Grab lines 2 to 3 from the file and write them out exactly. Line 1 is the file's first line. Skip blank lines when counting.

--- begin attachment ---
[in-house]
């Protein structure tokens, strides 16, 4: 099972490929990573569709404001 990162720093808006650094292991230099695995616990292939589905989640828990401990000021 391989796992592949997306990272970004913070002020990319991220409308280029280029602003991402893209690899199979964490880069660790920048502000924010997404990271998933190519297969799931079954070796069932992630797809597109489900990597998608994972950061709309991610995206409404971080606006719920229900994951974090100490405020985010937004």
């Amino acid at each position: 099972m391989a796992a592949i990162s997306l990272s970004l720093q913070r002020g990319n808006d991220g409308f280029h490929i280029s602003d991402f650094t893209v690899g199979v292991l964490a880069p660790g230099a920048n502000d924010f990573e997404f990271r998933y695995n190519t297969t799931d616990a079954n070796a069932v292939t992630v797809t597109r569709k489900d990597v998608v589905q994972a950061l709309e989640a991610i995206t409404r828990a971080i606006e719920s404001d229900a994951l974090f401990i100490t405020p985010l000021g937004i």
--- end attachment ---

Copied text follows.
């Protein structure tokens, strides 16, 4: 099972490929990573569709404001 990162720093808006650094292991230099695995616990292939589905989640828990401990000021 391989796992592949997306990272970004913070002020990319991220409308280029280029602003991402893209690899199979964490880069660790920048502000924010997404990271998933190519297969799931079954070796069932992630797809597109489900990597998608994972950061709309991610995206409404971080606006719920229900994951974090100490405020985010937004």
């Amino acid at each position: 099972m391989a796992a592949i990162s997306l990272s970004l720093q913070r002020g990319n808006d991220g409308f280029h490929i280029s602003d991402f650094t893209v690899g199979v292991l964490a880069p660790g230099a920048n502000d924010f990573e997404f990271r998933y695995n190519t297969t799931d616990a079954n070796a069932v292939t992630v797809t597109r569709k489900d990597v998608v589905q994972a950061l709309e989640a991610i995206t409404r828990a971080i606006e719920s404001d229900a994951l974090f401990i100490t405020p985010l000021g937004i």